Eminem finds Jay-Z “super interesting”.
The ‘Walk on Water’ hitmaker is impressed with the way the 48-year-old rapper has maintained his fan base over the years and is able to stay “relevant” without having to change himself or his music to fit in.
He said: “I get the part about not liking what your parents like, but we’re also in this weird place where 40-somethings can listen to music with their kids who might be 20-somethings and they can all like the same thing.
“This is making me think about Jay-Z. What I love about him is that he’s figured out a way to stay relevant without conforming. He’s so good at what he does that he makes people follow him, which is super interesting because one of the things that’s great about hip-hop is that it hasn’t been around so long that we know what a full career is supposed to look like.”
While the 45-year-old rapper admits rap is “very youth-driven”, he thinks it is “passion” that keeps himself and Jay making music.
He told Vulture: “Rap is still very youth-driven, and it has this rebellious edge. I think it’s more about passion for me now than rebellion. Passion is what you need to still do music. It’s cool that a younger generation can look to me and Jay and say, ‘Holy s**t, a career doesn’t have to be a five-year run.’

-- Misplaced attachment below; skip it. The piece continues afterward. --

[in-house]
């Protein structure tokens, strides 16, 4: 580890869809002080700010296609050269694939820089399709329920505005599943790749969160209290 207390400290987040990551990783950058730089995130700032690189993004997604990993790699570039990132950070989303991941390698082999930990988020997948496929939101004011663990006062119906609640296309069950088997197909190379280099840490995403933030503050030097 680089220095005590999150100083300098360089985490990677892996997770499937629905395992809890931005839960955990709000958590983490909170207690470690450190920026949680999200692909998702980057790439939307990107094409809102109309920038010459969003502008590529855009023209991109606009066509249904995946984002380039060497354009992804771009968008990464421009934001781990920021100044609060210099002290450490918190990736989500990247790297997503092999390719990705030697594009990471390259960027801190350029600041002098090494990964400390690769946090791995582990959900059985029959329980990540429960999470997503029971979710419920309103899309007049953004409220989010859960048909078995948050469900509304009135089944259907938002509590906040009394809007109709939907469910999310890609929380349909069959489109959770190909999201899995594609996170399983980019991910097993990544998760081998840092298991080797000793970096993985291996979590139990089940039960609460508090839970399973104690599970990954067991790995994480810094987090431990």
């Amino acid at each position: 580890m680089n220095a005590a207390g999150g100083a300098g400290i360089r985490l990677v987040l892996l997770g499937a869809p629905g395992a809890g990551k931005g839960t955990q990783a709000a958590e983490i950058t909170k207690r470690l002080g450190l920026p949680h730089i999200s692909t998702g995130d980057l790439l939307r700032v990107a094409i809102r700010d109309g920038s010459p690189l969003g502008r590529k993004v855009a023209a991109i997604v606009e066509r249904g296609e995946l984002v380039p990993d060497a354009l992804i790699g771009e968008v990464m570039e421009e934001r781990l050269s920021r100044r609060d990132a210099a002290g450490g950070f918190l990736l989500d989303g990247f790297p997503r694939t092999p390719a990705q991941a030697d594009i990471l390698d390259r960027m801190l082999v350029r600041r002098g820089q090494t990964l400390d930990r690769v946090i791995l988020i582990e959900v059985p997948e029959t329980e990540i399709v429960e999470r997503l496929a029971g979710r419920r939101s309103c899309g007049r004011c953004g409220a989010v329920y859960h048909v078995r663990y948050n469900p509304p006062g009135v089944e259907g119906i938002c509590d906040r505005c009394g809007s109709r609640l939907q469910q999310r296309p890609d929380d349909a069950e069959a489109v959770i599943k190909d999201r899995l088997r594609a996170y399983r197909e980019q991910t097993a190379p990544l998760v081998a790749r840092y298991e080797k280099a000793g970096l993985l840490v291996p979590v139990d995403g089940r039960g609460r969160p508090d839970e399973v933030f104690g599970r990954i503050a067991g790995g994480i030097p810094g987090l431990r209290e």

“I know I look at Jay to see what he’s passionate about. I’m right there when he puts out something new. I want to see where he’s at, then I use it to see where I’m at.”
Though the ‘Real Slim Shady’ hitmaker used to be known for mocking pop stars in his lyrics, he insists he has no interest in taking a swipe at current chart successes such as Ed Sheeran because he only did it in the first place to make a point about his own work.
He said: “He’s not a boy band, he’s an artist whose craft I respect. The reason that I went at pop stars back then is that people were calling me a pop rapper. What’s bugged out to me is that — I don’t know if everybody understands this — if everybody could do what I did, they’d just do it wouldn’t they? I’m not this manufactured pop thing and I never was. A way people used to dismiss me was to call me pop. I got mad about that, and I lashed out.”